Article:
This is a re-post of the second in a four-part series on the relationship between global climate change and mass extinction. I plan to post on the IPCC’s recent announcement later this week.
Most people, by this time, probably know that global warming means extinction for some species; if the arctic sea ice completely melts, the fate of polar bears is fairly obvious. Yet the link between global warming and extinction risk is rarely so direct. Understanding how global warming can lead to extinction is important for conservation scientists, who may be able to discover ways to minimize the damage. For the warnings from scientists to make sense to the rest of us, we have to understand the anatomy of climate-related extinctions as well.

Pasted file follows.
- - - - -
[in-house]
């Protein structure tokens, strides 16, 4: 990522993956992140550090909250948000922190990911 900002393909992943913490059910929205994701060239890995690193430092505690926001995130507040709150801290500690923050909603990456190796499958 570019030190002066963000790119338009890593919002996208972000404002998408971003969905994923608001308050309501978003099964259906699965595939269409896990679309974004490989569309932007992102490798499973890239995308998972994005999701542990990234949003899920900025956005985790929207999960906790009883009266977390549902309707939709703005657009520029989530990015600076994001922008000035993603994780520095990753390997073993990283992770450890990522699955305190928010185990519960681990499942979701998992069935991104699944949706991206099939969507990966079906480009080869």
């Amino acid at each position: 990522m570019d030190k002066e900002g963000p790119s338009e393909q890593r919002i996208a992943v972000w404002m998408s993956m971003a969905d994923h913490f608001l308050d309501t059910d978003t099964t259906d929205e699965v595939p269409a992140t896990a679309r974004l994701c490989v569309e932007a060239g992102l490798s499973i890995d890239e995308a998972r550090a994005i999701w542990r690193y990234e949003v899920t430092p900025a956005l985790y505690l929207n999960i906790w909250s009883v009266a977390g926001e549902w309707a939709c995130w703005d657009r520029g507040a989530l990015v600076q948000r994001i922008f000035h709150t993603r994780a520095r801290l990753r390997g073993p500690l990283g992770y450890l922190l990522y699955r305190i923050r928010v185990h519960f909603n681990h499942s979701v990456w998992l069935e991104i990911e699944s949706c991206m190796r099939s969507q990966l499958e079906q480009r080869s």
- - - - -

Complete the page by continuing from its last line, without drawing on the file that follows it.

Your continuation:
One possible source of confusion is the distinction between ultimate and proximate cause. Basically, if someone trips over the edge of cliff, the ultimate cause of death is bad footing but the proximate cause of death is the hard landing at the bottom. Climate change could become the ultimate cause of a lot of extinctions, but the proximate causes will mostly be something other than warm temperature. Because we don’t hear much about this distinction, the clear risk of extinction from climate change might look like a confusing swarm of multiple environmental problems.
Sometimes the proximate cause is obviously connected to climate change, as when organisms suffer from high temperatures, high carbon dioxide concentrations, or habitat destruction through the melting of polar ice.